October 27, 2015

‘Dropless’ cataract surgery could save Medicare billions

By: Judy Mathias

Editor's Note

Wider adoption of “dropless” cataract surgery could save Medicare more than $7.1 billion over the next 10 years, a new study finds.

In addition, patients could save an additional $1.4 billion for out-of-pocket costs for pharmaceutical co-payments, and states could save $124 million in Medicaid payments.

The dropless alternative eliminates the need for patients to administer expensive eye drops multiple times a day for several weeks after surgery.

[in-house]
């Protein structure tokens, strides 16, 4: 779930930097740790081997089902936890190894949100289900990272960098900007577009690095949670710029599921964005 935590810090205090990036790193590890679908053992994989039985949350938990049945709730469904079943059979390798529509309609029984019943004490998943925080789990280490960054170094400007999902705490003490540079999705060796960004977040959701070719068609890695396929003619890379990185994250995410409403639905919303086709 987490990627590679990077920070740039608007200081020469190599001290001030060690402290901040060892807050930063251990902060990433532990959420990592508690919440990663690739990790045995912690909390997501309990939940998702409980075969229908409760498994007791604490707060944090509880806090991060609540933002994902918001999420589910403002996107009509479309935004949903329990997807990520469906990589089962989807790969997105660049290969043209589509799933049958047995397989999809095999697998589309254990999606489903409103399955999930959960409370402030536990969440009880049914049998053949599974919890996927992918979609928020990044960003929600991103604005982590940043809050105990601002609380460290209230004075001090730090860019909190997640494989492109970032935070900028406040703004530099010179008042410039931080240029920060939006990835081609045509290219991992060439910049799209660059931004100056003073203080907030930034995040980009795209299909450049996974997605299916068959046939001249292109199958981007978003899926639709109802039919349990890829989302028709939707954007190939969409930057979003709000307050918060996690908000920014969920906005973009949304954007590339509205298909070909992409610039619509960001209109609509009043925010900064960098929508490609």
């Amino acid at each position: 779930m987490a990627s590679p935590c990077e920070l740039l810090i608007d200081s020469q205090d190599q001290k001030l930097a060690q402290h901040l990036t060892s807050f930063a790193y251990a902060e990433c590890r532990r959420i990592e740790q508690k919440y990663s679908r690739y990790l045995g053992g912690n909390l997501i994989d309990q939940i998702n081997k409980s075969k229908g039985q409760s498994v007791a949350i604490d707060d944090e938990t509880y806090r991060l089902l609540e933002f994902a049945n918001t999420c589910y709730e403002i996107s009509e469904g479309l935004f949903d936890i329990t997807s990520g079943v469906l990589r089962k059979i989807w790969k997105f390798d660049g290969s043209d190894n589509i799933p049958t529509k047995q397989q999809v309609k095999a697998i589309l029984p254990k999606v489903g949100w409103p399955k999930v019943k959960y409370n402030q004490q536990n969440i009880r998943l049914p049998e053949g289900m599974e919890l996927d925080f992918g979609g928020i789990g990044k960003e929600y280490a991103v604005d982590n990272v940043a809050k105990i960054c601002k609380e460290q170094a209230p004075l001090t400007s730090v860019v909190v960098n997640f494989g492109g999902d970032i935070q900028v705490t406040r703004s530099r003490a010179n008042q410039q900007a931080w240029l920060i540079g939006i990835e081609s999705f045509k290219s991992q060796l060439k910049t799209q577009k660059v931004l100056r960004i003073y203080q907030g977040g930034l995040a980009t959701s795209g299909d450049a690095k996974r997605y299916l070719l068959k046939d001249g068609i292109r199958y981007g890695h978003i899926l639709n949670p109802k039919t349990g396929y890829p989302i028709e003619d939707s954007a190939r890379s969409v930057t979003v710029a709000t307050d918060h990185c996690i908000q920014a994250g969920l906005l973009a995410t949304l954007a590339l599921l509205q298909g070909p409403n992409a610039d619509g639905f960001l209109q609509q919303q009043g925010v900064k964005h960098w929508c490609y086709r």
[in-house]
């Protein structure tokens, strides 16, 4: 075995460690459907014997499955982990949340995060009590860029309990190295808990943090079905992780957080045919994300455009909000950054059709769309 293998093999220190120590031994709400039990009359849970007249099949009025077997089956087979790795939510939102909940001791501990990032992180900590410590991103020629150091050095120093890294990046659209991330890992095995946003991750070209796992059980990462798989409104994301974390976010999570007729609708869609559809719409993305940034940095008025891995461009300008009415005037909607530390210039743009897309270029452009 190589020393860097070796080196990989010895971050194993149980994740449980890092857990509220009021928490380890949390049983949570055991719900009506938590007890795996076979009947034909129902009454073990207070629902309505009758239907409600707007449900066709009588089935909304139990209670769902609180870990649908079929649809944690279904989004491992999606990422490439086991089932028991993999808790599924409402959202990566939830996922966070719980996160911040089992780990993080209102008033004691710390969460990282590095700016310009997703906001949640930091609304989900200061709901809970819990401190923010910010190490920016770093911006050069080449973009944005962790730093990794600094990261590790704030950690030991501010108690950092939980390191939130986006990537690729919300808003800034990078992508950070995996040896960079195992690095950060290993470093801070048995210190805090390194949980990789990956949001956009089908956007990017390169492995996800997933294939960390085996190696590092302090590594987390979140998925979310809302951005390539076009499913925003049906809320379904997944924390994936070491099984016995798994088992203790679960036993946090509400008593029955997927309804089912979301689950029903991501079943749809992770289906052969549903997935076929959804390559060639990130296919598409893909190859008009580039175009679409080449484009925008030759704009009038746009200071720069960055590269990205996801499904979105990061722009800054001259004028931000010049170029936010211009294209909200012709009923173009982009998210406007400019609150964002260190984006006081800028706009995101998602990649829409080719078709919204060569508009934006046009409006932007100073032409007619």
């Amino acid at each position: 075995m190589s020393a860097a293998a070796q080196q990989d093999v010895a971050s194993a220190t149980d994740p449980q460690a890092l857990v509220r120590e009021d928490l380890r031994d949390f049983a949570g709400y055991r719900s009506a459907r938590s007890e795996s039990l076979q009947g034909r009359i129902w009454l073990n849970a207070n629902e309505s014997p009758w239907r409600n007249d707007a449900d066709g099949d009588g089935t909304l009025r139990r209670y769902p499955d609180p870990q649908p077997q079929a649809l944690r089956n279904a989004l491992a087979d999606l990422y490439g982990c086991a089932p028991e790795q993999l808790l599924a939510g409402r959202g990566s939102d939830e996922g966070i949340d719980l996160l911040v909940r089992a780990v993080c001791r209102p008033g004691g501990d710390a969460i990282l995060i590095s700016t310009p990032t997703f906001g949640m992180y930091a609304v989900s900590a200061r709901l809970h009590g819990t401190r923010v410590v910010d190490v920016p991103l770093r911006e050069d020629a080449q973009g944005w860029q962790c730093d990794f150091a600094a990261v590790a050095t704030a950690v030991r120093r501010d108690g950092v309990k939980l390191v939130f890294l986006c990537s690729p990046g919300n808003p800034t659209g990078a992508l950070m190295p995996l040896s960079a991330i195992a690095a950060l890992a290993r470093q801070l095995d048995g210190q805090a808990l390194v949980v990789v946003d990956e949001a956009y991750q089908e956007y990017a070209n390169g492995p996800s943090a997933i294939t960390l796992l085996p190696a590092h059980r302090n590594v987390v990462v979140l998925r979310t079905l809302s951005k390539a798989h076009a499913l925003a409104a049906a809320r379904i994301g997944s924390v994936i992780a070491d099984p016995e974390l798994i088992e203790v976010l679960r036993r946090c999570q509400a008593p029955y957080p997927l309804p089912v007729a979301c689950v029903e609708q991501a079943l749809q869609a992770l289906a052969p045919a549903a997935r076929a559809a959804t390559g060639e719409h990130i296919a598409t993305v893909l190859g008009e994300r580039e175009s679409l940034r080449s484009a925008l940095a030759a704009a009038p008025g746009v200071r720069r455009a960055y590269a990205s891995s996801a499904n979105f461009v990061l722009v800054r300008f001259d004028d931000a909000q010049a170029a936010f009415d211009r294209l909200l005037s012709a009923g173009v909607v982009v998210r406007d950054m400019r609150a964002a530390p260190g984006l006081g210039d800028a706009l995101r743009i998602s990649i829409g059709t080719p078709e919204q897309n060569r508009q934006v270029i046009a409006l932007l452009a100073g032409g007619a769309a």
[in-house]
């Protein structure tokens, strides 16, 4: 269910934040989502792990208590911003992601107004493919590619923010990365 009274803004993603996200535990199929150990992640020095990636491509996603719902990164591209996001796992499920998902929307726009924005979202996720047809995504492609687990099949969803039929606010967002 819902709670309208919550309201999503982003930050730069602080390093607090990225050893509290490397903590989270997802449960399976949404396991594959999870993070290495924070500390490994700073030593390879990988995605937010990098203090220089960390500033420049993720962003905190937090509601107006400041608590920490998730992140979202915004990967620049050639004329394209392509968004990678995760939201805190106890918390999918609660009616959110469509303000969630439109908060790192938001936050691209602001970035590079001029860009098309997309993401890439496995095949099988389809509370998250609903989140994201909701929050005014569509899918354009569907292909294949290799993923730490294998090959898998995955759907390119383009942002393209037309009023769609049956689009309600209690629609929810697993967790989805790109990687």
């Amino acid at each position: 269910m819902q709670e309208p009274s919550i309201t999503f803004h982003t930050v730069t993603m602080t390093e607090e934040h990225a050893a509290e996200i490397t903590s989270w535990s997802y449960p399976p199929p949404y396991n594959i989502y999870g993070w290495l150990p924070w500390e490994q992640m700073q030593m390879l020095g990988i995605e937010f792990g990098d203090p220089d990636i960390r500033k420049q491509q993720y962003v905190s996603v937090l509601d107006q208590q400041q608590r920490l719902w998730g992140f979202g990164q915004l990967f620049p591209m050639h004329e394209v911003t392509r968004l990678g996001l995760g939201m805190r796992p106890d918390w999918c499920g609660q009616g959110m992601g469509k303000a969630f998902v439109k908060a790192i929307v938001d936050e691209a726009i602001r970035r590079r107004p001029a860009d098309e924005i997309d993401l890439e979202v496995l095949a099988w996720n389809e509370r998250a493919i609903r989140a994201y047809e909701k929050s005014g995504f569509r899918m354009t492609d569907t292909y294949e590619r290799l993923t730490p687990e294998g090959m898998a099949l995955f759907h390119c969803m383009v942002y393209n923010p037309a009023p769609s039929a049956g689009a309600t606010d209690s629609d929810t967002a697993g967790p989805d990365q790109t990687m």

Though cataract surgeons have been able to offer the dropless choice for 2 years, Medicare reimbursement policy states that patients and physicians will receive no reimbursement for this new procedure and that patients may not pay for it themselves.

Medicare’s position is that hospitals or surgical centers where the surgery is performed should absorb the costs.



A study reports that wider adoption of “dropless” therapy in connection with cataract surgeries could save Medicare and Medicaid more than

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